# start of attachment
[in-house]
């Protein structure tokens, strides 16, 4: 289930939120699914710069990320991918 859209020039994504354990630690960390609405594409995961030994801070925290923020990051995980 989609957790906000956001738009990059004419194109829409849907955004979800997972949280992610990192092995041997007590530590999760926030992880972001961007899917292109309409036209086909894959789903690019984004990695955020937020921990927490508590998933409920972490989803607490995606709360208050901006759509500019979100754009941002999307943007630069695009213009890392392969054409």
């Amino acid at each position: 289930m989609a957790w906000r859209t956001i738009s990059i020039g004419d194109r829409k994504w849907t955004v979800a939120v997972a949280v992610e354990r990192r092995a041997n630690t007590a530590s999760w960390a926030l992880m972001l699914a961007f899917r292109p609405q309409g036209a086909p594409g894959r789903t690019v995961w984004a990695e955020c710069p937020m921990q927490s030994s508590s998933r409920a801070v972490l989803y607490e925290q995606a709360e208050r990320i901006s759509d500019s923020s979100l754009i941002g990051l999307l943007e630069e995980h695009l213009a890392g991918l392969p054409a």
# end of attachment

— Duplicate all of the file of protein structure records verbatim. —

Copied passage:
[in-house]
């Protein structure tokens, strides 16, 4: 289930939120699914710069990320991918 859209020039994504354990630690960390609405594409995961030994801070925290923020990051995980 989609957790906000956001738009990059004419194109829409849907955004979800997972949280992610990192092995041997007590530590999760926030992880972001961007899917292109309409036209086909894959789903690019984004990695955020937020921990927490508590998933409920972490989803607490995606709360208050901006759509500019979100754009941002999307943007630069695009213009890392392969054409």
């Amino acid at each position: 289930m989609a957790w906000r859209t956001i738009s990059i020039g004419d194109r829409k994504w849907t955004v979800a939120v997972a949280v992610e354990r990192r092995a041997n630690t007590a530590s999760w960390a926030l992880m972001l699914a961007f899917r292109p609405q309409g036209a086909p594409g894959r789903t690019v995961w984004a990695e955020c710069p937020m921990q927490s030994s508590s998933r409920a801070v972490l989803y607490e925290q995606a709360e208050r990320i901006s759509d500019s923020s979100l754009i941002g990051l999307l943007e630069e995980h695009l213009a890392g991918l392969p054409a």